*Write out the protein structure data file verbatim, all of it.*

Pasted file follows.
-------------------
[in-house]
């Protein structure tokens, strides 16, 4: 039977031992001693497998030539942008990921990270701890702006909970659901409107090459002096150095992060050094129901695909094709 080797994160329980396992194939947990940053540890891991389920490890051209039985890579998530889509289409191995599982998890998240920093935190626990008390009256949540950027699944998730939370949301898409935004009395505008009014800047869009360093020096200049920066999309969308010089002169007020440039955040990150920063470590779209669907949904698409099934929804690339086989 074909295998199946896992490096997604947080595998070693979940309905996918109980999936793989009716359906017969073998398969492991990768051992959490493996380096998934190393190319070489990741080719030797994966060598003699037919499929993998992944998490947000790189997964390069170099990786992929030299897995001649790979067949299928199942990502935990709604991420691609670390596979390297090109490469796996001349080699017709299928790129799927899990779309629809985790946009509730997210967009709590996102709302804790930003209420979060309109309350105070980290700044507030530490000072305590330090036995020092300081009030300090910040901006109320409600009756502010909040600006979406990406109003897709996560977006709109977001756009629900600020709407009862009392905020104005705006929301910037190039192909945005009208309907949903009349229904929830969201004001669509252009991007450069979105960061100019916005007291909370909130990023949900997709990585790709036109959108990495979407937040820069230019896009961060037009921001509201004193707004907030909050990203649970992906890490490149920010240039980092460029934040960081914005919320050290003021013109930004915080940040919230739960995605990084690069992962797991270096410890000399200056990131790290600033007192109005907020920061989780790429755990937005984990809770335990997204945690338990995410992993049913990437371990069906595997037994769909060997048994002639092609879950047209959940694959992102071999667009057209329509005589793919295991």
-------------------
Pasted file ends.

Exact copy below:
[in-house]
């Protein structure tokens, strides 16, 4: 039977031992001693497998030539942008990921990270701890702006909970659901409107090459002096150095992060050094129901695909094709 080797994160329980396992194939947990940053540890891991389920490890051209039985890579998530889509289409191995599982998890998240920093935190626990008390009256949540950027699944998730939370949301898409935004009395505008009014800047869009360093020096200049920066999309969308010089002169007020440039955040990150920063470590779209669907949904698409099934929804690339086989 074909295998199946896992490096997604947080595998070693979940309905996918109980999936793989009716359906017969073998398969492991990768051992959490493996380096998934190393190319070489990741080719030797994966060598003699037919499929993998992944998490947000790189997964390069170099990786992929030299897995001649790979067949299928199942990502935990709604991420691609670390596979390297090109490469796996001349080699017709299928790129799927899990779309629809985790946009509730997210967009709590996102709302804790930003209420979060309109309350105070980290700044507030530490000072305590330090036995020092300081009030300090910040901006109320409600009756502010909040600006979406990406109003897709996560977006709109977001756009629900600020709407009862009392905020104005705006929301910037190039192909945005009208309907949903009349229904929830969201004001669509252009991007450069979105960061100019916005007291909370909130990023949900997709990585790709036109959108990495979407937040820069230019896009961060037009921001509201004193707004907030909050990203649970992906890490490149920010240039980092460029934040960081914005919320050290003021013109930004915080940040919230739960995605990084690069992962797991270096410890000399200056990131790290600033007192109005907020920061989780790429755990937005984990809770335990997204945690338990995410992993049913990437371990069906595997037994769909060997048994002639092609879950047209959940694959992102071999667009057209329509005589793919295991």